For starters, changing the community is not a one-day affair. It takes a considerable time for actual change to happen. I mean, we are still fighting for African-American rights, more than half a century later.

A lack of solid leadership and an insignificant number of followers in activist movements is another problem crippling the fight for people’s rights. With poor leadership, a movement loses direction and morale, which goes a long way to threaten its existence.

Last but not least, activists sometimes come face to face with the harsh realities of life, police brutality being one of them. We have watched news of police officers using lethal force to disperse disgruntled citizens, with some activists getting arrested.

However, with the determination, this new breed of activists possesses, nothing, not even such challenges, seem to be stop them.

Following in the Footsteps of Martin Luther King, Jr

Martin Luther King, Jr: a notable name in America's history, who fought to end the withering injustice against black folks. As the civil rights movement leader, King spearheaded the Montgomery Bus Boycott, which was instrumental in the passing of the Civil Rights Act of 1964.

Despite, in several events, being a target of uncouth white supremacists, King did not pump his brakes on his quest to bring an end to racial segregation. His hunger only got worse, preaching peace while advocating for an end to segregation through equality.

The assassination of Martin Luther King Jr in 1968 led to an outrage among black Americans. And from the rampant black profiling and racism still deep-rooted into American soil, it is as if we are still in the 1950s.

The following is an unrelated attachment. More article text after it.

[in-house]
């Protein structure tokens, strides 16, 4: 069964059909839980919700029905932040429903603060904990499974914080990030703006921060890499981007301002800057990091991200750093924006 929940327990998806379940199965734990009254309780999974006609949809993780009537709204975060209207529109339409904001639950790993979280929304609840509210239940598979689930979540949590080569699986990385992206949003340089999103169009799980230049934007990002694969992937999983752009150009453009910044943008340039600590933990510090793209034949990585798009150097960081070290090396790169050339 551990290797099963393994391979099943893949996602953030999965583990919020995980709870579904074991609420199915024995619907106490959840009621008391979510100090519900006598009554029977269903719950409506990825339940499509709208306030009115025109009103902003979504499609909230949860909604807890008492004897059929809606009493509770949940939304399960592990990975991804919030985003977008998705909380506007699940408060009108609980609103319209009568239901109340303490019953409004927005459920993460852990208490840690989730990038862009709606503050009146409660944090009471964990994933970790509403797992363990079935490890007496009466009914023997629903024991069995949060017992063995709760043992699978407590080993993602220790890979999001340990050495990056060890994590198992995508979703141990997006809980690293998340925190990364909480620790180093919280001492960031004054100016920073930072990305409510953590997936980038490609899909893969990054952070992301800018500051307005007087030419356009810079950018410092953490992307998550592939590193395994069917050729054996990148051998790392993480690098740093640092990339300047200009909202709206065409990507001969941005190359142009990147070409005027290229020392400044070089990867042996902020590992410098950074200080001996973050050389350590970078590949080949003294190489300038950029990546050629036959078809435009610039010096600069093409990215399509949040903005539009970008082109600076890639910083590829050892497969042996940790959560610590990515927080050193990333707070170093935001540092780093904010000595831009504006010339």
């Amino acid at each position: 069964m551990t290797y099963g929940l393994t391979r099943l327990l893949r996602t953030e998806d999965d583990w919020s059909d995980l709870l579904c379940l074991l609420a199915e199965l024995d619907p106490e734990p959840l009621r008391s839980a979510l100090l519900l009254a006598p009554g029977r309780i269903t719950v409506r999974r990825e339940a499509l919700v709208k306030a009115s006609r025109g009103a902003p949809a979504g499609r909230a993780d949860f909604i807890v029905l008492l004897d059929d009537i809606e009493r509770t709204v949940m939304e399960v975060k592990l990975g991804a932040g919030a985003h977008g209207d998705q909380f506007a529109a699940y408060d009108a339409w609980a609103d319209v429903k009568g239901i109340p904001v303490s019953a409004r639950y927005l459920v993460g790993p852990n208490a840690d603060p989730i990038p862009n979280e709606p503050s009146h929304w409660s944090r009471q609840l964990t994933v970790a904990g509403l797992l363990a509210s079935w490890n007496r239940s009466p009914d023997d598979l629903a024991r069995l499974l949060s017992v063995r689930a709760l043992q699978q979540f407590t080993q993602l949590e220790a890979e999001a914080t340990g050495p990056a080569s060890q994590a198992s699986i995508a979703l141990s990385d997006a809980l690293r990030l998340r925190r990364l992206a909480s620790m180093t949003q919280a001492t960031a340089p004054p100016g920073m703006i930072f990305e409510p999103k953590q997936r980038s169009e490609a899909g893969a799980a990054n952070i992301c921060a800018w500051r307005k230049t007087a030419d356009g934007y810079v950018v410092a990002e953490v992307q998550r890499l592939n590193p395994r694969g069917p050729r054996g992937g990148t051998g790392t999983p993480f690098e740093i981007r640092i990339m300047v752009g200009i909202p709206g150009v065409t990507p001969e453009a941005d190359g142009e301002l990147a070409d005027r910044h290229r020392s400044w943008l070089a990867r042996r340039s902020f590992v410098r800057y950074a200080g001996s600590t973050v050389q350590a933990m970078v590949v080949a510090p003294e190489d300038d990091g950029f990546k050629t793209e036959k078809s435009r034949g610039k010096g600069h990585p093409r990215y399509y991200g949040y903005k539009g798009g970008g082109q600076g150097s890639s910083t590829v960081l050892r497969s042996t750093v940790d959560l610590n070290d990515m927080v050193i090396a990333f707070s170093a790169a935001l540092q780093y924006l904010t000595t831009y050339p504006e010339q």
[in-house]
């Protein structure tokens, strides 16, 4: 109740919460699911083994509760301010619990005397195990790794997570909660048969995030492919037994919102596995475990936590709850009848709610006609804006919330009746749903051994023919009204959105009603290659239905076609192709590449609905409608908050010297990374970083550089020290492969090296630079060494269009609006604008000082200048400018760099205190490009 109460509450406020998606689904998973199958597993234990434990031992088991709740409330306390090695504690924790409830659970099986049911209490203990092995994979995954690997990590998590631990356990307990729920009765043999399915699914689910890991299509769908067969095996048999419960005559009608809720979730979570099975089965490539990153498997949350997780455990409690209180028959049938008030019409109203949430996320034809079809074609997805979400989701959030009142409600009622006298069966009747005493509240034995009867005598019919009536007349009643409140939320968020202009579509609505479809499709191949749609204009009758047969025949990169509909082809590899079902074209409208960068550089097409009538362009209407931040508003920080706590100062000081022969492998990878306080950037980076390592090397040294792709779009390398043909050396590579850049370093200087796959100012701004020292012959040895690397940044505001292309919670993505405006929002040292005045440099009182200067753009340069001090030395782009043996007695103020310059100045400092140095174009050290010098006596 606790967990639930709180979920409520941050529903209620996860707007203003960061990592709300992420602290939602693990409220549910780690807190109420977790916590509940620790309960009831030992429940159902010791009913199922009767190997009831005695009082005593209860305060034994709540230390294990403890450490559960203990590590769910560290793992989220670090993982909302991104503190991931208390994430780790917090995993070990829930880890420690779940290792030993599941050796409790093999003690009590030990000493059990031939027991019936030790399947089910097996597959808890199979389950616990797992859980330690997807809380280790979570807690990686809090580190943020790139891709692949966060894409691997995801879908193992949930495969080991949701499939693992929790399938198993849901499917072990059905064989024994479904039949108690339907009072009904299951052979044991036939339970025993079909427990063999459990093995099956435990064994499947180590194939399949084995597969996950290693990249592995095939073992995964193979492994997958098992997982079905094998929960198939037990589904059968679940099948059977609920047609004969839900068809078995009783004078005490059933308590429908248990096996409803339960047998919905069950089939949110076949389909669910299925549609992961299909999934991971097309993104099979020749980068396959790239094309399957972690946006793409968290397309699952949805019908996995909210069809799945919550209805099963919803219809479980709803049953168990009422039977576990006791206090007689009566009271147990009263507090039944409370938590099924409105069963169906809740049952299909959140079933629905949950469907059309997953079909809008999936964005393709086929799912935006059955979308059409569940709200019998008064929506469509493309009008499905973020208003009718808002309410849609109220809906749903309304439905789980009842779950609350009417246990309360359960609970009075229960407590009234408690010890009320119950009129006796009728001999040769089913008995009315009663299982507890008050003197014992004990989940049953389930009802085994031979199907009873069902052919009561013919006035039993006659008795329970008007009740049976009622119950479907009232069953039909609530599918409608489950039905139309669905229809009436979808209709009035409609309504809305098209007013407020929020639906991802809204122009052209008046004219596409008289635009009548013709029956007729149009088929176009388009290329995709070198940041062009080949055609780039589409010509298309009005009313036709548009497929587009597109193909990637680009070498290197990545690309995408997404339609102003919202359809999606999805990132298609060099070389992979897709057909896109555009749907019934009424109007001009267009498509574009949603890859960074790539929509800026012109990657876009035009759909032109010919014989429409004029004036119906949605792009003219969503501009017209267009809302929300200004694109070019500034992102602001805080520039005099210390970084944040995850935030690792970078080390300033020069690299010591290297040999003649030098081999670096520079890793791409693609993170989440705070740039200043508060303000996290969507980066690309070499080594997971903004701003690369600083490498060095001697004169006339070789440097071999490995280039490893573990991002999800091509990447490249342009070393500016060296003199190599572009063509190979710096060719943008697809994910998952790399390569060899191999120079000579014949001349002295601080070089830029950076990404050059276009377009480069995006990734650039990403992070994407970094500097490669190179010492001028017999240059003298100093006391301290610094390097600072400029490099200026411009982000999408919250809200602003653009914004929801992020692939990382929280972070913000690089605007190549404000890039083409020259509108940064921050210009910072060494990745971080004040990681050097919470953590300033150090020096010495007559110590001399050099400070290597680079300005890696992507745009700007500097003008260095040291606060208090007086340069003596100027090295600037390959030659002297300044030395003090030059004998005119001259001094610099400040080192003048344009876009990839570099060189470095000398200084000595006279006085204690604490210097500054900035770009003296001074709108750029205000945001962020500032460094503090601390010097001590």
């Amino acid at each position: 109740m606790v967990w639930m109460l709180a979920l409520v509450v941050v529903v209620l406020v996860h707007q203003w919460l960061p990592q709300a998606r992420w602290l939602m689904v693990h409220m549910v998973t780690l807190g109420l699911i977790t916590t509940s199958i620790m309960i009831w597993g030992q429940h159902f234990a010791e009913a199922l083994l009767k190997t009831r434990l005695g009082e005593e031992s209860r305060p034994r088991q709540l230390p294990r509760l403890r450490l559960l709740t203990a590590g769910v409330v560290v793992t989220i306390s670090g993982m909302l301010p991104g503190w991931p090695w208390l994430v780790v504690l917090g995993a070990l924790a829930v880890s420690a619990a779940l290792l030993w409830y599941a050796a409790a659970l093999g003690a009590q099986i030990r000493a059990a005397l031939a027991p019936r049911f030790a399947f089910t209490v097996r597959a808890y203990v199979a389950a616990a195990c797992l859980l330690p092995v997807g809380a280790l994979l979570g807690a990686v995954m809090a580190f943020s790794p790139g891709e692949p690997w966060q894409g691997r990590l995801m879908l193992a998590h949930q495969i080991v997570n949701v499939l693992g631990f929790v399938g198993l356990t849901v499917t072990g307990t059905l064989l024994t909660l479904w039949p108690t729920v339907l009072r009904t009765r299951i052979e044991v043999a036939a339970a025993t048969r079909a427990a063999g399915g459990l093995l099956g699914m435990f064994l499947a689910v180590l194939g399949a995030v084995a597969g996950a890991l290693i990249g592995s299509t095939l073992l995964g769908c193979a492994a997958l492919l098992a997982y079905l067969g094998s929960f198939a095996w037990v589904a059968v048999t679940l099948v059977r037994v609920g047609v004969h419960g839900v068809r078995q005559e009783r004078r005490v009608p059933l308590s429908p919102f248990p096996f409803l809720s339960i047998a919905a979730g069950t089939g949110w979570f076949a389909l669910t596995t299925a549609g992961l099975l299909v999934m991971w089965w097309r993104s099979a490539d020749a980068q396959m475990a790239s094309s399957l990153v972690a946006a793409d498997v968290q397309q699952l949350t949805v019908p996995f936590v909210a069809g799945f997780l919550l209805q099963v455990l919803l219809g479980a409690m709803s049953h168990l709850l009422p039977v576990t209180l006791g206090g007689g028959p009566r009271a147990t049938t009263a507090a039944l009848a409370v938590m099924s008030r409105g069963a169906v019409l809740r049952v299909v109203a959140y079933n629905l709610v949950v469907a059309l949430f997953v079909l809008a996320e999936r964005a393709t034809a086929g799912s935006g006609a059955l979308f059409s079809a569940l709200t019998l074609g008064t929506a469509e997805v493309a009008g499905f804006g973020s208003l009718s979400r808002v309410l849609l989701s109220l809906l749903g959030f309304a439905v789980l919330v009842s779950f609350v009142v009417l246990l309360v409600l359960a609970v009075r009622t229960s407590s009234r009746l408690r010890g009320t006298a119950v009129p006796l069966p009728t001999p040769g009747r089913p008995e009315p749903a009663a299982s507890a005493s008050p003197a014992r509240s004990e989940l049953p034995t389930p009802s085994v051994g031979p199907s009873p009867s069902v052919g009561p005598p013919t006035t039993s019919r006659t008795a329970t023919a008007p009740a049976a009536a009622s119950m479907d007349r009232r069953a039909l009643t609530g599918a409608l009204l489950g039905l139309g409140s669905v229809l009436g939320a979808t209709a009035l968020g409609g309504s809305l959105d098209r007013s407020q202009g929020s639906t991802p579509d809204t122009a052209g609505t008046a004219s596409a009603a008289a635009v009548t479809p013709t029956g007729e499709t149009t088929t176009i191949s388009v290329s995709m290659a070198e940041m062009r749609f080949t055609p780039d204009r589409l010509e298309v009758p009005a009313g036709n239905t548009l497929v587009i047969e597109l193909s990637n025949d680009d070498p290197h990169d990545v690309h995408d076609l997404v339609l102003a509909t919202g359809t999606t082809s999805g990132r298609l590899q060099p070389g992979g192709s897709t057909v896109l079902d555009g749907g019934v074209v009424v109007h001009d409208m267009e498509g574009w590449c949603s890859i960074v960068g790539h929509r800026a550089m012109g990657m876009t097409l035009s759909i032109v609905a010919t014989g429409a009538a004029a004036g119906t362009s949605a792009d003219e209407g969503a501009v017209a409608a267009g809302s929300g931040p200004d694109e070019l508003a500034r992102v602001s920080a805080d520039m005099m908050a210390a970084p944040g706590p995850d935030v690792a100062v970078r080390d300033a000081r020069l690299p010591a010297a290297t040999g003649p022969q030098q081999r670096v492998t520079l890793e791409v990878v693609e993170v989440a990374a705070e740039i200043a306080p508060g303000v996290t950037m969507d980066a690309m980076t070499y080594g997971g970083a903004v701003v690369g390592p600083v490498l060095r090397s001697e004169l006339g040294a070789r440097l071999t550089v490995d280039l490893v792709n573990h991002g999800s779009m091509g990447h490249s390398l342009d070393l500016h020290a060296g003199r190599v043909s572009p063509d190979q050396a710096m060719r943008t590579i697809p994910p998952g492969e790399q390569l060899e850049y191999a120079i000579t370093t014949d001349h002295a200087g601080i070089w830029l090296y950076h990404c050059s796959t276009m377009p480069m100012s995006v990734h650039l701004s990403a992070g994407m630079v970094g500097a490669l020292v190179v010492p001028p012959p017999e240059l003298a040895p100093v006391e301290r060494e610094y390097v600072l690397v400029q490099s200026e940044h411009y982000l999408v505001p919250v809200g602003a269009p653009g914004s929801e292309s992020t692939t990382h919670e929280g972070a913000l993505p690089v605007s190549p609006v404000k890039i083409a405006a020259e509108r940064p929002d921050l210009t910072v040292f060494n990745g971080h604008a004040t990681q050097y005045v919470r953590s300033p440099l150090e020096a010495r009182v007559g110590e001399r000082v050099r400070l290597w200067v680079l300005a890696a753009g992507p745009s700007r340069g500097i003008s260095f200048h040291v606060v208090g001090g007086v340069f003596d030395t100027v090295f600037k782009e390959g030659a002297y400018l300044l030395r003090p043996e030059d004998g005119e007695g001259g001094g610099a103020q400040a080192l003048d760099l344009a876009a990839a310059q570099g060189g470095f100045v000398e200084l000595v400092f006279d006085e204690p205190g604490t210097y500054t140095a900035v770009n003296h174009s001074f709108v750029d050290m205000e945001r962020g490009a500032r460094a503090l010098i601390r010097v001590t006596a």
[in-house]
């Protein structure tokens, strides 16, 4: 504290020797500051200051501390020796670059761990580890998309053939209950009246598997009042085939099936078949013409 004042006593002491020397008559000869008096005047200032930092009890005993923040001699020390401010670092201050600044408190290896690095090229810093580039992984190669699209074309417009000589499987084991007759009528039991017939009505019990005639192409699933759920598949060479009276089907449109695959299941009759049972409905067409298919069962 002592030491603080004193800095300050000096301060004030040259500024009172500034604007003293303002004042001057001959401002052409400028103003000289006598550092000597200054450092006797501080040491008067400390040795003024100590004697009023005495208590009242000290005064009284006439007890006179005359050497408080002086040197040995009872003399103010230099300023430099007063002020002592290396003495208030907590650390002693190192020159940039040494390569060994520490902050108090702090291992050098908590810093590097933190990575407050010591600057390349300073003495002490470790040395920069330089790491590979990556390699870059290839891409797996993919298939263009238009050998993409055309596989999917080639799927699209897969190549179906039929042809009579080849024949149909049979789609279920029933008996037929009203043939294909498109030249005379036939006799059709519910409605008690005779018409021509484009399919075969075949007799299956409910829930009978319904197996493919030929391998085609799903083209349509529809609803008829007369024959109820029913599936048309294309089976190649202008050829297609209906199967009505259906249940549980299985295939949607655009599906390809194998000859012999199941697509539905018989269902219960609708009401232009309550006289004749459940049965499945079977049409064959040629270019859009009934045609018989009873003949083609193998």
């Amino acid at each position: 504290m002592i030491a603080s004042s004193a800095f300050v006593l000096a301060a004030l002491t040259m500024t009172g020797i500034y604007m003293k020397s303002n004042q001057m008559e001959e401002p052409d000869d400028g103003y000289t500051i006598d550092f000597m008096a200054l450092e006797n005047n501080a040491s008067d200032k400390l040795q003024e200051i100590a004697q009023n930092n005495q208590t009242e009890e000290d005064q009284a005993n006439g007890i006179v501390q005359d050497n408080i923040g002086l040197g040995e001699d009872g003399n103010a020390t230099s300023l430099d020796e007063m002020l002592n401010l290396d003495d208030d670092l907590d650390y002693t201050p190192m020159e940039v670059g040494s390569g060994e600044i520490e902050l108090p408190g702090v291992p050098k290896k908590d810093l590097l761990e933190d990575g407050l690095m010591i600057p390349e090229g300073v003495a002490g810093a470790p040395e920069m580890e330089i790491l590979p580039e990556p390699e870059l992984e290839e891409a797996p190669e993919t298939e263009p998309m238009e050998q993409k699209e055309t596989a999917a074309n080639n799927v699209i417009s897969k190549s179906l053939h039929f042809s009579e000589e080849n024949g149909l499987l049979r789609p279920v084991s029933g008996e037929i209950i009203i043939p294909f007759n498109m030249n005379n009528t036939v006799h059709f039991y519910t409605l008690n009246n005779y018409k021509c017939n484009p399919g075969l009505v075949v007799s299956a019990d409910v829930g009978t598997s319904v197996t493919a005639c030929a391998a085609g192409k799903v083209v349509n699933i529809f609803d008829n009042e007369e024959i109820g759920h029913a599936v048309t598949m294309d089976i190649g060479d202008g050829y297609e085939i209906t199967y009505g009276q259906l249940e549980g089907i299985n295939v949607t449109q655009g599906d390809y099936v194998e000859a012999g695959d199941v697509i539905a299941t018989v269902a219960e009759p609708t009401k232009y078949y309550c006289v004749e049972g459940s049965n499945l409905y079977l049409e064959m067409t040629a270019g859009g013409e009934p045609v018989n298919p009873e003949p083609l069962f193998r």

As stated earlier, activists suffer tribulations and harassment in the pursuit of equality. What happened to Martin Luther King Jr. is only a chapter of it.

In 2021, several decades later after King’s death, racial unrest is still a cause for concern. We have come a long way from the 1950s, but Martin Luther King's vision for America is only partially achieved.

2020: A Year that Propelled Activism to Newer Heights

Over the years, it seemed like people of color had grown numb to police brutality and inequality. However, with the series of black killings resulting from police brutality, Black Americans snapped out of whatever made inequality seem normal. The realization that the deep racial wounds are still far away from healing made more people want to confront racism raise awareness on other issues such as mental health stigma, political, gun, and sexual violence.

What Does Activism Means for Future Generations?

The series of political and social events that happened in 2020 was enough to shape the future. As a result, we have seen a surge in the number of civil rights activists looking to move the needle towards change.

Activism has long been the remedy to combat hopelessness. The tool of choice, wielded by past, current and future generations in their quest to be heard, demands equality and justice. It facilitates and produces transformational change. But above all it instills hope and empowers the future to see change as an extension of their willingness, and well within their reach.